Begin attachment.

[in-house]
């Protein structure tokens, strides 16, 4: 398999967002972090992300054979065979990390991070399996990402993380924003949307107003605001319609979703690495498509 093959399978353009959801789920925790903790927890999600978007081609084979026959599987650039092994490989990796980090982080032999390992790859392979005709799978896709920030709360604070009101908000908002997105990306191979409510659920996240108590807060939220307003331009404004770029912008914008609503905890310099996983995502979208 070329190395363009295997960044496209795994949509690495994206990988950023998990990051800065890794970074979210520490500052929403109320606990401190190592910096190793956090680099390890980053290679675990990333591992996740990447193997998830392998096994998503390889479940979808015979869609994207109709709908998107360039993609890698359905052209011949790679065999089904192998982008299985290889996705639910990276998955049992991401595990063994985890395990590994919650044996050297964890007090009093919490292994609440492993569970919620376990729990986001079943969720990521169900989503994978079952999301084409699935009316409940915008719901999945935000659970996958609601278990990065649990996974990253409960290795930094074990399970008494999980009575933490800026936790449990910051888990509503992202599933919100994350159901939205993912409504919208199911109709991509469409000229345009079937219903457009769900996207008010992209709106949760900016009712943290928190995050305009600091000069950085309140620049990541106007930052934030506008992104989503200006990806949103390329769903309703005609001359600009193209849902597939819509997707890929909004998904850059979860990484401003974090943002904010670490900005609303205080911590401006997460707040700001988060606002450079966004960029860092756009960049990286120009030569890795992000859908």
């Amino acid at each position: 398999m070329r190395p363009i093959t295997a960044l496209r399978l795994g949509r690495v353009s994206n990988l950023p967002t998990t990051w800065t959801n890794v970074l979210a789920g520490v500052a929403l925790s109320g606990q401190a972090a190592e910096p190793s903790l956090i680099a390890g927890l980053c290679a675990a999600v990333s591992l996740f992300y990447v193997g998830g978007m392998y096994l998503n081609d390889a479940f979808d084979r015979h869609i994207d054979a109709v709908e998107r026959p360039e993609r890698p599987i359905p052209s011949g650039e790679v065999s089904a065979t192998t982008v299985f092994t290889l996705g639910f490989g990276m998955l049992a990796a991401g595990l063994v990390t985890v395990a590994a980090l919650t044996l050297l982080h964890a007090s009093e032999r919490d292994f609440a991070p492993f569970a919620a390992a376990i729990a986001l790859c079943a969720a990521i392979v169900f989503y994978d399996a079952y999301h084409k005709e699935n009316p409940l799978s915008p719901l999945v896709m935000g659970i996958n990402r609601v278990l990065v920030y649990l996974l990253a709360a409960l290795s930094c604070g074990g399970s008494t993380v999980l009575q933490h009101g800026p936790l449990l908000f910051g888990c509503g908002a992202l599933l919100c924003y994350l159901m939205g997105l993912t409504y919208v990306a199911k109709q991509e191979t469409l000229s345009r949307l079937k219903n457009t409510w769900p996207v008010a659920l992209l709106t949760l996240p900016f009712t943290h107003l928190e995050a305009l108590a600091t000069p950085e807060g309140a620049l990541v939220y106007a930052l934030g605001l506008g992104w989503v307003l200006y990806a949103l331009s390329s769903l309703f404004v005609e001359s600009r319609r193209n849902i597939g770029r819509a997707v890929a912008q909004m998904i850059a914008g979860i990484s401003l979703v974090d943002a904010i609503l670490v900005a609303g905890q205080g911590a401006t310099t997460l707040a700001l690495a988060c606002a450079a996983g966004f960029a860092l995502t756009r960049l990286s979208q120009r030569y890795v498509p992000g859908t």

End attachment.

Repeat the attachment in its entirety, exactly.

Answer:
[in-house]
């Protein structure tokens, strides 16, 4: 398999967002972090992300054979065979990390991070399996990402993380924003949307107003605001319609979703690495498509 093959399978353009959801789920925790903790927890999600978007081609084979026959599987650039092994490989990796980090982080032999390992790859392979005709799978896709920030709360604070009101908000908002997105990306191979409510659920996240108590807060939220307003331009404004770029912008914008609503905890310099996983995502979208 070329190395363009295997960044496209795994949509690495994206990988950023998990990051800065890794970074979210520490500052929403109320606990401190190592910096190793956090680099390890980053290679675990990333591992996740990447193997998830392998096994998503390889479940979808015979869609994207109709709908998107360039993609890698359905052209011949790679065999089904192998982008299985290889996705639910990276998955049992991401595990063994985890395990590994919650044996050297964890007090009093919490292994609440492993569970919620376990729990986001079943969720990521169900989503994978079952999301084409699935009316409940915008719901999945935000659970996958609601278990990065649990996974990253409960290795930094074990399970008494999980009575933490800026936790449990910051888990509503992202599933919100994350159901939205993912409504919208199911109709991509469409000229345009079937219903457009769900996207008010992209709106949760900016009712943290928190995050305009600091000069950085309140620049990541106007930052934030506008992104989503200006990806949103390329769903309703005609001359600009193209849902597939819509997707890929909004998904850059979860990484401003974090943002904010670490900005609303205080911590401006997460707040700001988060606002450079966004960029860092756009960049990286120009030569890795992000859908």
């Amino acid at each position: 398999m070329r190395p363009i093959t295997a960044l496209r399978l795994g949509r690495v353009s994206n990988l950023p967002t998990t990051w800065t959801n890794v970074l979210a789920g520490v500052a929403l925790s109320g606990q401190a972090a190592e910096p190793s903790l956090i680099a390890g927890l980053c290679a675990a999600v990333s591992l996740f992300y990447v193997g998830g978007m392998y096994l998503n081609d390889a479940f979808d084979r015979h869609i994207d054979a109709v709908e998107r026959p360039e993609r890698p599987i359905p052209s011949g650039e790679v065999s089904a065979t192998t982008v299985f092994t290889l996705g639910f490989g990276m998955l049992a990796a991401g595990l063994v990390t985890v395990a590994a980090l919650t044996l050297l982080h964890a007090s009093e032999r919490d292994f609440a991070p492993f569970a919620a390992a376990i729990a986001l790859c079943a969720a990521i392979v169900f989503y994978d399996a079952y999301h084409k005709e699935n009316p409940l799978s915008p719901l999945v896709m935000g659970i996958n990402r609601v278990l990065v920030y649990l996974l990253a709360a409960l290795s930094c604070g074990g399970s008494t993380v999980l009575q933490h009101g800026p936790l449990l908000f910051g888990c509503g908002a992202l599933l919100c924003y994350l159901m939205g997105l993912t409504y919208v990306a199911k109709q991509e191979t469409l000229s345009r949307l079937k219903n457009t409510w769900p996207v008010a659920l992209l709106t949760l996240p900016f009712t943290h107003l928190e995050a305009l108590a600091t000069p950085e807060g309140a620049l990541v939220y106007a930052l934030g605001l506008g992104w989503v307003l200006y990806a949103l331009s390329s769903l309703f404004v005609e001359s600009r319609r193209n849902i597939g770029r819509a997707v890929a912008q909004m998904i850059a914008g979860i990484s401003l979703v974090d943002a904010i609503l670490v900005a609303g905890q205080g911590a401006t310099t997460l707040a700001l690495a988060c606002a450079a996983g966004f960029a860092l995502t756009r960049l990286s979208q120009r030569y890795v498509p992000g859908t």